The Artist's Muse
Apart from the sheer pleasure of their company, pets also inspire artists directly as subjects for their works. Still-life paintings through the ages are enlivened by such devices as, for example, a cat slinking toward a platter of food. And cats, dogs, ferrets, birds, and other pets often stand in as symbols of domesticity, fertility, prosperity — even treachery. Musical compositions draw from animal actions, as in Domenico Scarlatti's delicate "Cat Fugue" or Igor Stravinsky's catlike clarinets in "Berceuses du Chat." Animals are frequently employed as metaphors in literary works: Colette's cats, James Thurber's dogs Poe's raven, Jack London's dogs, Keats's nightingale — the list is endless.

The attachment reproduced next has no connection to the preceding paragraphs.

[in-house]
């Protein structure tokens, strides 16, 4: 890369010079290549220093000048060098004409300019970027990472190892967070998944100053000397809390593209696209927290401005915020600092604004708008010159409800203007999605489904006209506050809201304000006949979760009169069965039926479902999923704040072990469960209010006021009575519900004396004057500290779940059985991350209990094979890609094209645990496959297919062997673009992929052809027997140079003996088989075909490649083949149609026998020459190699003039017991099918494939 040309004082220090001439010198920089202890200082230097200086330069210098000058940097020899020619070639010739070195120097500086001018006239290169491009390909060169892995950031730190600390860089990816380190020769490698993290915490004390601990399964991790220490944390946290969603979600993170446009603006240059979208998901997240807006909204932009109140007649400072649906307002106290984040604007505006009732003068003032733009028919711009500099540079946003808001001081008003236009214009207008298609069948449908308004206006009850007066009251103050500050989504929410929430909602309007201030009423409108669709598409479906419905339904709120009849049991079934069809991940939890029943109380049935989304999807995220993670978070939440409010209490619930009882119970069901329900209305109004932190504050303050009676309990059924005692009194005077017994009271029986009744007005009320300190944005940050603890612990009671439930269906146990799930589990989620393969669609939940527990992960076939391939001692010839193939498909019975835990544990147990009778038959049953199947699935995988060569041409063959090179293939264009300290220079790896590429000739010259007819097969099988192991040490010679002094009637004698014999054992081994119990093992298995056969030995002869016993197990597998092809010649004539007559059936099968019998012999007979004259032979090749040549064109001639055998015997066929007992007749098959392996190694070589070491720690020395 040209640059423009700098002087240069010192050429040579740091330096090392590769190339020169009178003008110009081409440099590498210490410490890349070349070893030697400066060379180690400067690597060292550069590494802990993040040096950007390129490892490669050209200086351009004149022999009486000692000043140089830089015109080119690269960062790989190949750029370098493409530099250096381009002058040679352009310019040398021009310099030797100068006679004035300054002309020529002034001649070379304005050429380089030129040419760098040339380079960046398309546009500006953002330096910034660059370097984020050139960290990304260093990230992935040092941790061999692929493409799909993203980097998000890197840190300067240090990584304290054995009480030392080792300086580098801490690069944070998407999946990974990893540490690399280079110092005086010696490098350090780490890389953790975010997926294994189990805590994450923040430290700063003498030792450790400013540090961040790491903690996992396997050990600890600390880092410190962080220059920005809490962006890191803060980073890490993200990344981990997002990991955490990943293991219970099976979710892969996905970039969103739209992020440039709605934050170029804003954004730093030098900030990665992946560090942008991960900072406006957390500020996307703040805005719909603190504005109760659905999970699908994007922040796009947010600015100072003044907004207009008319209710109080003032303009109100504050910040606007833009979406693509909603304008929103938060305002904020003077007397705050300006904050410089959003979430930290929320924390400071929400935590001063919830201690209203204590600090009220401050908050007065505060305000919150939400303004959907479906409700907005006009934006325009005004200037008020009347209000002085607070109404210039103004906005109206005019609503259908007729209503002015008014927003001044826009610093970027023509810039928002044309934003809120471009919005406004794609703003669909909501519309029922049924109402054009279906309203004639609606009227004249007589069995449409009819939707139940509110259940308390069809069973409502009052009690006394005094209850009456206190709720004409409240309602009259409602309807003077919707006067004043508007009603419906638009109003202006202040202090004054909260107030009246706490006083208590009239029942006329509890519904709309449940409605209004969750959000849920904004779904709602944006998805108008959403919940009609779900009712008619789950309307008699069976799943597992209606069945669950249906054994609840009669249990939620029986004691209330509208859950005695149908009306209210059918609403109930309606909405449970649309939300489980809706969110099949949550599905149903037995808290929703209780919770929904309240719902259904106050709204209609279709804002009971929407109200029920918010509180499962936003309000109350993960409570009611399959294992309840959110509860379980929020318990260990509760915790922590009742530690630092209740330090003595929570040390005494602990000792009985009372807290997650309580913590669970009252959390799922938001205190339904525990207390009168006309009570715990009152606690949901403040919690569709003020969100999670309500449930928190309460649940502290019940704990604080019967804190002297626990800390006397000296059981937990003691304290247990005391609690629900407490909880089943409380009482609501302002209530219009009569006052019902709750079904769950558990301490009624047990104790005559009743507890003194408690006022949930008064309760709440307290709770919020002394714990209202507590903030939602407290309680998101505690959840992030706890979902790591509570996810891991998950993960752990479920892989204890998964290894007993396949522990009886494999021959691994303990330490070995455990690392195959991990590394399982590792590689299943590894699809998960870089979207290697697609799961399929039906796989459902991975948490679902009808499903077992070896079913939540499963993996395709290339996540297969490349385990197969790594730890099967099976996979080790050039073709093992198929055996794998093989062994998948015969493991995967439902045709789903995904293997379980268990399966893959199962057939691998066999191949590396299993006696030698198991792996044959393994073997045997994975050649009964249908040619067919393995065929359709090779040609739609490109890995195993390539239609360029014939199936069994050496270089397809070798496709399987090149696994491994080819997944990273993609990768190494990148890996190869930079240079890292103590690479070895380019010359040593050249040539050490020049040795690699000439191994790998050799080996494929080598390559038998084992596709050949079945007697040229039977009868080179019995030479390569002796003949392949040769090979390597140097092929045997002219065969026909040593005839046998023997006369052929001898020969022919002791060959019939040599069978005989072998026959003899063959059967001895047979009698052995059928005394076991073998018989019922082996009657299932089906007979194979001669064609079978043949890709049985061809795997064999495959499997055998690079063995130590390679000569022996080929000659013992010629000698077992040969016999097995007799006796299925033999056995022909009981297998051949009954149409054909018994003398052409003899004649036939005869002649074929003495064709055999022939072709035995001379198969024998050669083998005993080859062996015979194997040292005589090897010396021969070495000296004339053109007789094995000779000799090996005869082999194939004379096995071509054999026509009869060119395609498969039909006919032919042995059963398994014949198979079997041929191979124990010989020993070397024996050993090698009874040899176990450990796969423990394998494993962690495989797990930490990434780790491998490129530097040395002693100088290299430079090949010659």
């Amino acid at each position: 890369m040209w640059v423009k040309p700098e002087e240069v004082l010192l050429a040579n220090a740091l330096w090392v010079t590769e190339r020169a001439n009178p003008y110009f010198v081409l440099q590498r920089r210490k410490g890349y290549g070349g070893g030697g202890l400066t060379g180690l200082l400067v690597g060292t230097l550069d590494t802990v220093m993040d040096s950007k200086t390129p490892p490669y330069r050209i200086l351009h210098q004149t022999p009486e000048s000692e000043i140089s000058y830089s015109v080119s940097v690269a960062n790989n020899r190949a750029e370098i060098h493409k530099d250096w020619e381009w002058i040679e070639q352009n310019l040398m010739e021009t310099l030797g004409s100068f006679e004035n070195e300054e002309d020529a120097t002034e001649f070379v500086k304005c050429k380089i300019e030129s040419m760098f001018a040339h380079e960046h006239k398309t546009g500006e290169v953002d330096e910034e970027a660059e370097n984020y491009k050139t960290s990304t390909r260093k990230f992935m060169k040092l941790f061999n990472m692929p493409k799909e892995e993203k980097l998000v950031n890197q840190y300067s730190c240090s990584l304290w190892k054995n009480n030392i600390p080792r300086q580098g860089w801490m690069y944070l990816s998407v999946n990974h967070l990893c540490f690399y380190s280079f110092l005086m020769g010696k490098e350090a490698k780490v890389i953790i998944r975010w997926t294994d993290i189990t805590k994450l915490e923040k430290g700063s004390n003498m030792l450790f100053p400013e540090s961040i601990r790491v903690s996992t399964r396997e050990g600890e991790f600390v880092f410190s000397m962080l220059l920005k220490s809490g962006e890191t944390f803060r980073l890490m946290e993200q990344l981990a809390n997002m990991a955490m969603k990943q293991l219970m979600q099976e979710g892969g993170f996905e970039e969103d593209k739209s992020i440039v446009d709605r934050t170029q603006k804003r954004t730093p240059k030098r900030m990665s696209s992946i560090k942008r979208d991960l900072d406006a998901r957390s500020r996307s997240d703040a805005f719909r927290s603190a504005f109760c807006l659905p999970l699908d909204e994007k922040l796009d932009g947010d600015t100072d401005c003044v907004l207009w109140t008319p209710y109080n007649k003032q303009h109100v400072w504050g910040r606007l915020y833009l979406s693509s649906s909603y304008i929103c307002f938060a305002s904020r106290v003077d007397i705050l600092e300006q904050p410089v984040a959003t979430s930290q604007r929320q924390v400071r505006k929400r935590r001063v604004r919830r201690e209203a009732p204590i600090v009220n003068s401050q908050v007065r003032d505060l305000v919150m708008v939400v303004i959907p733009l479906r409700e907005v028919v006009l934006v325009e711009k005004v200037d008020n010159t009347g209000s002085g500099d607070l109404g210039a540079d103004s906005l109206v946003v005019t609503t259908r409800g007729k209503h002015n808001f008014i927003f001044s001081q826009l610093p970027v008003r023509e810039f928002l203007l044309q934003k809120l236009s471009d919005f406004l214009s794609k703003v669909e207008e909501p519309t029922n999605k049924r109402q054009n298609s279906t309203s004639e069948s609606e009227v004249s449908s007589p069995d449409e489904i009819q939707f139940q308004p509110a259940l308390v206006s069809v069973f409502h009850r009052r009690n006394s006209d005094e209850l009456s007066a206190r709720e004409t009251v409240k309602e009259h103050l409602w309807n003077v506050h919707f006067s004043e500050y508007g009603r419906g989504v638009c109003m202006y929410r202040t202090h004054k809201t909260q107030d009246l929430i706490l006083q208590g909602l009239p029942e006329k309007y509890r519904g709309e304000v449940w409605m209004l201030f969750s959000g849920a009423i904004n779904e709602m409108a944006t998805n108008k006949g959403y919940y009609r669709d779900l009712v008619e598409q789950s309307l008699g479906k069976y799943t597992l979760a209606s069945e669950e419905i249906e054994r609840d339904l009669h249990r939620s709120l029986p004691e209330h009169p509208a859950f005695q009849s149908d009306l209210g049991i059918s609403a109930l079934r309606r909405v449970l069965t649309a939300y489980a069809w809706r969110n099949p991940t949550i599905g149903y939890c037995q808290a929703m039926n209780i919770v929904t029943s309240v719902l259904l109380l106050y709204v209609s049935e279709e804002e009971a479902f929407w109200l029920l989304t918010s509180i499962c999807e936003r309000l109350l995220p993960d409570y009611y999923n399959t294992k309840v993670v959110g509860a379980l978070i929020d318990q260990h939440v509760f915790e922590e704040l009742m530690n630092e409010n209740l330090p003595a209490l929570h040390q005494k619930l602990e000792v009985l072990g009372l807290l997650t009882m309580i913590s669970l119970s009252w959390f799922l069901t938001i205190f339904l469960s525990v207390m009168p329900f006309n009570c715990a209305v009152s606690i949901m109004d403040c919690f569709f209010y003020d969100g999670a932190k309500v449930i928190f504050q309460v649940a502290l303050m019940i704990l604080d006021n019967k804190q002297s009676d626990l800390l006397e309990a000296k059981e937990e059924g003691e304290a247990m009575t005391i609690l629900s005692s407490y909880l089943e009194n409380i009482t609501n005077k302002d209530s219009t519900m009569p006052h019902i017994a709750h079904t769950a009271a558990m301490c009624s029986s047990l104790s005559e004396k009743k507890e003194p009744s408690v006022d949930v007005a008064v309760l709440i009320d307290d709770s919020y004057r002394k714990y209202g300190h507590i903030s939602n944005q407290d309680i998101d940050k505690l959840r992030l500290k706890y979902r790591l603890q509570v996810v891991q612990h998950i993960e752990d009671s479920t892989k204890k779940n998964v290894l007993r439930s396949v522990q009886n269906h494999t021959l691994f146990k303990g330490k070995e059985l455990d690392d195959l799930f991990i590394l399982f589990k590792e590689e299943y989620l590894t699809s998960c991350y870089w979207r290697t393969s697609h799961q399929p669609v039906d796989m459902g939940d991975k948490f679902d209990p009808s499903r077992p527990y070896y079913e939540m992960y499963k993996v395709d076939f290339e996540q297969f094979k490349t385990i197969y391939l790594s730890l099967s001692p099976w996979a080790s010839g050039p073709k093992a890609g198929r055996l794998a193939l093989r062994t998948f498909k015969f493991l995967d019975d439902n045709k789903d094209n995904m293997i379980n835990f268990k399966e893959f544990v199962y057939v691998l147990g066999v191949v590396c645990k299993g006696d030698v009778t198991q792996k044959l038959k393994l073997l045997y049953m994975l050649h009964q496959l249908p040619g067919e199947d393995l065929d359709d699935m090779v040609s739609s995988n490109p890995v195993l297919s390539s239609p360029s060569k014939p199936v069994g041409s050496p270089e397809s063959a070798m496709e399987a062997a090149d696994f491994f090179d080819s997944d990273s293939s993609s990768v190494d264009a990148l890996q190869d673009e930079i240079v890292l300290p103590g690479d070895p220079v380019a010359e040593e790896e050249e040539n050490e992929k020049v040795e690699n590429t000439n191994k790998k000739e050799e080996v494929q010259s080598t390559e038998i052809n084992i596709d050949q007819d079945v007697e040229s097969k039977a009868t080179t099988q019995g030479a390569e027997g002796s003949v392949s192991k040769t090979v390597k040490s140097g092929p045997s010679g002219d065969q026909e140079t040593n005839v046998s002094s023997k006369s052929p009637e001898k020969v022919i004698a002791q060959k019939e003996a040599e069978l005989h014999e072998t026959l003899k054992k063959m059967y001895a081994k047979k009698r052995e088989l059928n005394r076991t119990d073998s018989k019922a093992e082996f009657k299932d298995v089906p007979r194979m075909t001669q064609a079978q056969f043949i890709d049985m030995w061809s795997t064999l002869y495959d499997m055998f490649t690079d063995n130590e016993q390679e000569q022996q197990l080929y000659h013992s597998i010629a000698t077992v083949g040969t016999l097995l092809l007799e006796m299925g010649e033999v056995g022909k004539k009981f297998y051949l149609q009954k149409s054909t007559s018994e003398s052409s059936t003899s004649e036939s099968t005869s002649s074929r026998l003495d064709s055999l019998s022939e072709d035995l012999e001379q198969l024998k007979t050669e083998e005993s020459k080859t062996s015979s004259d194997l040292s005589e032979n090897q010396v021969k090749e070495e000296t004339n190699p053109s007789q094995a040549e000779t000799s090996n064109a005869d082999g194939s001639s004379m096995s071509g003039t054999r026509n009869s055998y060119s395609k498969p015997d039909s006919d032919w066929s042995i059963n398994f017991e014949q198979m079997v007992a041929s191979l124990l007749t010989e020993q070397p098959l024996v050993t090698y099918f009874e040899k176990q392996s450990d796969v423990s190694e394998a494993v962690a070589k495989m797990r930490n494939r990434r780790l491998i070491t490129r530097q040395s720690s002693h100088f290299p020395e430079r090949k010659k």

Walt Whitman wrote in "Song of Myself" that animals "do not lie awake in the dark and weep for their sins." Artists do, and many relish the guiding presence of their pets as they search to identify and resolve ideas through their art. Pets have the ability to comb out the tangles of self-consciousness, lighten the spirit, and connect us to inspiration and creativity.
You needn't be a practicing artist to understand this. Anytime you allow yourself to experience the world through a pet's perspective — by walking, working, playing, even just observing or resting alongside one — you are transported away from internal clutter and conflict. Then any of us can reach the same conclusion that so many artists have understood over the millennia. The simple truth is that pets add poetry to all our lives.
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